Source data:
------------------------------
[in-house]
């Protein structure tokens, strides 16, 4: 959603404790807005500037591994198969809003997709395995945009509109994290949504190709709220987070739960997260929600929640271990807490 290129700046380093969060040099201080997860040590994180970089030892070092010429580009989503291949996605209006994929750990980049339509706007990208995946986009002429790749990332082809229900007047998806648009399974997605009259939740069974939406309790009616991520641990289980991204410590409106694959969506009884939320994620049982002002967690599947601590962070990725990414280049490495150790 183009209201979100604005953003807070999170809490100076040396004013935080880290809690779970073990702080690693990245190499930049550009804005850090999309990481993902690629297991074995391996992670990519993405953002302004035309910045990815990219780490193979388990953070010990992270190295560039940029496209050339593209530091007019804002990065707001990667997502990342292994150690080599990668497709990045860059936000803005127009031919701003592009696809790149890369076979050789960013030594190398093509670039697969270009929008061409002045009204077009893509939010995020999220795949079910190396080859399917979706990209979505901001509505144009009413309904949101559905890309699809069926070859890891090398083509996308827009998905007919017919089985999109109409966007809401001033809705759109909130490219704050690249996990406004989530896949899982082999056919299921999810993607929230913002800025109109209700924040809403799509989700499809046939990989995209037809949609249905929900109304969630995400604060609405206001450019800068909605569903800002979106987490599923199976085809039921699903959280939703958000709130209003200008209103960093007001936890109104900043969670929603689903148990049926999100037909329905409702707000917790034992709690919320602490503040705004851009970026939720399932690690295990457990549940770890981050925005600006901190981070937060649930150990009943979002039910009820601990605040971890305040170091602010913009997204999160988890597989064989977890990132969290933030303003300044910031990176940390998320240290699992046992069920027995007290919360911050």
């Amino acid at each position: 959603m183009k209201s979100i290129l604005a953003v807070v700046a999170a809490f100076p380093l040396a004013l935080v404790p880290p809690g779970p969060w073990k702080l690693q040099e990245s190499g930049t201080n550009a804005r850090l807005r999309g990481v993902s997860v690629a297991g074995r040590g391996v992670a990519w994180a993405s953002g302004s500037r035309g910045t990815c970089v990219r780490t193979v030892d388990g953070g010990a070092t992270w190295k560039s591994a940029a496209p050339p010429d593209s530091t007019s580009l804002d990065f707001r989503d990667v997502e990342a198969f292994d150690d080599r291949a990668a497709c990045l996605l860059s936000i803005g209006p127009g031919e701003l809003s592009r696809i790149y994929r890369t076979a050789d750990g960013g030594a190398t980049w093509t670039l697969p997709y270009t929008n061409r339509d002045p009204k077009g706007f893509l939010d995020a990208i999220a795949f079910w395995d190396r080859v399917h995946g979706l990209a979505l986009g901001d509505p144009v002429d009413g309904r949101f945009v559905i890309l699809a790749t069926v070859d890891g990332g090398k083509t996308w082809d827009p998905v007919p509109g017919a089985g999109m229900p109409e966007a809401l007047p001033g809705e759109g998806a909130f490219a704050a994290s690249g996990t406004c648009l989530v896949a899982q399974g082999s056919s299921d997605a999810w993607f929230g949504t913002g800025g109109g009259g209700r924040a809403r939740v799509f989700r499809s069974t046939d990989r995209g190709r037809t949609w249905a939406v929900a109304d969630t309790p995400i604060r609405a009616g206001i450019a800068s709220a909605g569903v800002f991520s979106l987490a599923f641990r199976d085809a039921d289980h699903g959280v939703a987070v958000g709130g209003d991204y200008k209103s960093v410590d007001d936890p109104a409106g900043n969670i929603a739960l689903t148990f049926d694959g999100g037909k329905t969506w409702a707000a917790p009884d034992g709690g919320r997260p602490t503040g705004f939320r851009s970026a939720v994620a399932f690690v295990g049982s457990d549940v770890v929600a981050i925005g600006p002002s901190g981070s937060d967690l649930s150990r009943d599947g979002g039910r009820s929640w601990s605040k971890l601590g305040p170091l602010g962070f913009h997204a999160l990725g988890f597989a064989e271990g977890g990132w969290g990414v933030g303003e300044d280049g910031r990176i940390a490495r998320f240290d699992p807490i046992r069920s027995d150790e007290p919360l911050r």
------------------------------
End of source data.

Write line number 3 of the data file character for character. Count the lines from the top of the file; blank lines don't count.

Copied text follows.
């Amino acid at each position: 959603m183009k209201s979100i290129l604005a953003v807070v700046a999170a809490f100076p380093l040396a004013l935080v404790p880290p809690g779970p969060w073990k702080l690693q040099e990245s190499g930049t201080n550009a804005r850090l807005r999309g990481v993902s997860v690629a297991g074995r040590g391996v992670a990519w994180a993405s953002g302004s500037r035309g910045t990815c970089v990219r780490t193979v030892d388990g953070g010990a070092t992270w190295k560039s591994a940029a496209p050339p010429d593209s530091t007019s580009l804002d990065f707001r989503d990667v997502e990342a198969f292994d150690d080599r291949a990668a497709c990045l996605l860059s936000i803005g209006p127009g031919e701003l809003s592009r696809i790149y994929r890369t076979a050789d750990g960013g030594a190398t980049w093509t670039l697969p997709y270009t929008n061409r339509d002045p009204k077009g706007f893509l939010d995020a990208i999220a795949f079910w395995d190396r080859v399917h995946g979706l990209a979505l986009g901001d509505p144009v002429d009413g309904r949101f945009v559905i890309l699809a790749t069926v070859d890891g990332g090398k083509t996308w082809d827009p998905v007919p509109g017919a089985g999109m229900p109409e966007a809401l007047p001033g809705e759109g998806a909130f490219a704050a994290s690249g996990t406004c648009l989530v896949a899982q399974g082999s056919s299921d997605a999810w993607f929230g949504t913002g800025g109109g009259g209700r924040a809403r939740v799509f989700r499809s069974t046939d990989r995209g190709r037809t949609w249905a939406v929900a109304d969630t309790p995400i604060r609405a009616g206001i450019a800068s709220a909605g569903v800002f991520s979106l987490a599923f641990r199976d085809a039921d289980h699903g959280v939703a987070v958000g709130g209003d991204y200008k209103s960093v410590d007001d936890p109104a409106g900043n969670i929603a739960l689903t148990f049926d694959g999100g037909k329905t969506w409702a707000a917790p009884d034992g709690g919320r997260p602490t503040g705004f939320r851009s970026a939720v994620a399932f690690v295990g049982s457990d549940v770890v929600a981050i925005g600006p002002s901190g981070s937060d967690l649930s150990r009943d599947g979002g039910r009820s929640w601990s605040k971890l601590g305040p170091l602010g962070f913009h997204a999160l990725g988890f597989a064989e271990g977890g990132w969290g990414v933030g303003e300044d280049g910031r990176i940390a490495r998320f240290d699992p807490i046992r069920s027995d150790e007290p919360l911050r």